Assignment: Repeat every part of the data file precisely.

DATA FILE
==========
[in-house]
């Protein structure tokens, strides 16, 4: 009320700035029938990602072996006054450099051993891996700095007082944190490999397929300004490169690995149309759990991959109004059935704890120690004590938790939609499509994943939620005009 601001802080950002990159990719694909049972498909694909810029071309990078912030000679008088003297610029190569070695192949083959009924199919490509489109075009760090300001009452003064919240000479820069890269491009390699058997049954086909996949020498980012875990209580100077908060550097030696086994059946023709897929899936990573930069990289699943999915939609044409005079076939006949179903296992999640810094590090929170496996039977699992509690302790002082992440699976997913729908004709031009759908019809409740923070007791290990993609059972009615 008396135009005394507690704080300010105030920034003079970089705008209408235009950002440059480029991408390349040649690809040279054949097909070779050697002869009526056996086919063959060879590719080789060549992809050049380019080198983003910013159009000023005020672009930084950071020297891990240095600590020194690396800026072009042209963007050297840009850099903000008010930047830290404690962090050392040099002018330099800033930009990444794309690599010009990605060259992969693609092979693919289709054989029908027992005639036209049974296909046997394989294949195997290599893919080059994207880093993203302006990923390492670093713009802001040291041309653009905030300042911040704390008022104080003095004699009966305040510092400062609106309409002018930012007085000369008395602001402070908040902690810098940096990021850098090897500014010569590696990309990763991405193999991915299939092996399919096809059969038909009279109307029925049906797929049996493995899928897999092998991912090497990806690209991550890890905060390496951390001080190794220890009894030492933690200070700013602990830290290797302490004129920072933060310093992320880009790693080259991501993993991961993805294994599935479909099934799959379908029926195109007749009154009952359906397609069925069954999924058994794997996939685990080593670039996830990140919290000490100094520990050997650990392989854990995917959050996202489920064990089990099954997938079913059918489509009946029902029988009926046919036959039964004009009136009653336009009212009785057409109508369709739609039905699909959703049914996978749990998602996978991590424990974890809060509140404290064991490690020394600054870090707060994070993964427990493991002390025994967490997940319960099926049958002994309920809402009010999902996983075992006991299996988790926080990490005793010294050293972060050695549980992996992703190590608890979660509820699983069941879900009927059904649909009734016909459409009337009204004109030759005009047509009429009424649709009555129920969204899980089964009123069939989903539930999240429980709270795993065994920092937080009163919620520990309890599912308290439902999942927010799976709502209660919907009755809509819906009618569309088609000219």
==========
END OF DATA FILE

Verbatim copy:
[in-house]
């Protein structure tokens, strides 16, 4: 009320700035029938990602072996006054450099051993891996700095007082944190490999397929300004490169690995149309759990991959109004059935704890120690004590938790939609499509994943939620005009 601001802080950002990159990719694909049972498909694909810029071309990078912030000679008088003297610029190569070695192949083959009924199919490509489109075009760090300001009452003064919240000479820069890269491009390699058997049954086909996949020498980012875990209580100077908060550097030696086994059946023709897929899936990573930069990289699943999915939609044409005079076939006949179903296992999640810094590090929170496996039977699992509690302790002082992440699976997913729908004709031009759908019809409740923070007791290990993609059972009615 008396135009005394507690704080300010105030920034003079970089705008209408235009950002440059480029991408390349040649690809040279054949097909070779050697002869009526056996086919063959060879590719080789060549992809050049380019080198983003910013159009000023005020672009930084950071020297891990240095600590020194690396800026072009042209963007050297840009850099903000008010930047830290404690962090050392040099002018330099800033930009990444794309690599010009990605060259992969693609092979693919289709054989029908027992005639036209049974296909046997394989294949195997290599893919080059994207880093993203302006990923390492670093713009802001040291041309653009905030300042911040704390008022104080003095004699009966305040510092400062609106309409002018930012007085000369008395602001402070908040902690810098940096990021850098090897500014010569590696990309990763991405193999991915299939092996399919096809059969038909009279109307029925049906797929049996493995899928897999092998991912090497990806690209991550890890905060390496951390001080190794220890009894030492933690200070700013602990830290290797302490004129920072933060310093992320880009790693080259991501993993991961993805294994599935479909099934799959379908029926195109007749009154009952359906397609069925069954999924058994794997996939685990080593670039996830990140919290000490100094520990050997650990392989854990995917959050996202489920064990089990099954997938079913059918489509009946029902029988009926046919036959039964004009009136009653336009009212009785057409109508369709739609039905699909959703049914996978749990998602996978991590424990974890809060509140404290064991490690020394600054870090707060994070993964427990493991002390025994967490997940319960099926049958002994309920809402009010999902996983075992006991299996988790926080990490005793010294050293972060050695549980992996992703190590608890979660509820699983069941879900009927059904649909009734016909459409009337009204004109030759005009047509009429009424649709009555129920969204899980089964009123069939989903539930999240429980709270795993065994920092937080009163919620520990309890599912308290439902999942927010799976709502209660919907009755809509819906009618569309088609000219």